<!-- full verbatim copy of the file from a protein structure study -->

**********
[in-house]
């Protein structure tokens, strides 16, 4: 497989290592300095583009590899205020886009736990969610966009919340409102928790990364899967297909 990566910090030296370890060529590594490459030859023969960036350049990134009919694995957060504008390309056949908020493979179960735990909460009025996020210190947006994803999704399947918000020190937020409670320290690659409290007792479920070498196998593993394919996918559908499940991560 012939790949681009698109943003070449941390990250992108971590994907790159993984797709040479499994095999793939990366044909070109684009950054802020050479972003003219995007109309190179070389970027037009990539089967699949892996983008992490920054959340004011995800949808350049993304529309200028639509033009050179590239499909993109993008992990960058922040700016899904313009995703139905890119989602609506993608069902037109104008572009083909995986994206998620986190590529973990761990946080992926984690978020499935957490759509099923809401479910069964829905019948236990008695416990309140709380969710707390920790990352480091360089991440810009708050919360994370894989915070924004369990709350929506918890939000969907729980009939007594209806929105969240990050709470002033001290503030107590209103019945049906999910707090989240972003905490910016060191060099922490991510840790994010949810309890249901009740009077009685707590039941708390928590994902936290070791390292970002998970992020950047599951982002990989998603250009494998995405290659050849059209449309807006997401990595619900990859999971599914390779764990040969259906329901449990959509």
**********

[in-house]
């Protein structure tokens, strides 16, 4: 497989290592300095583009590899205020886009736990969610966009919340409102928790990364899967297909 990566910090030296370890060529590594490459030859023969960036350049990134009919694995957060504008390309056949908020493979179960735990909460009025996020210190947006994803999704399947918000020190937020409670320290690659409290007792479920070498196998593993394919996918559908499940991560 012939790949681009698109943003070449941390990250992108971590994907790159993984797709040479499994095999793939990366044909070109684009950054802020050479972003003219995007109309190179070389970027037009990539089967699949892996983008992490920054959340004011995800949808350049993304529309200028639509033009050179590239499909993109993008992990960058922040700016899904313009995703139905890119989602609506993608069902037109104008572009083909995986994206998620986190590529973990761990946080992926984690978020499935957490759509099923809401479910069964829905019948236990008695416990309140709380969710707390920790990352480091360089991440810009708050919360994370894989915070924004369990709350929506918890939000969907729980009939007594209806929105969240990050709470002033001290503030107590209103019945049906999910707090989240972003905490910016060191060099922490991510840790994010949810309890249901009740009077009685707590039941708390928590994902936290070791390292970002998970992020950047599951982002990989998603250009494998995405290659050849059209449309807006997401990595619900990859999971599914390779764990040969259906329901449990959509």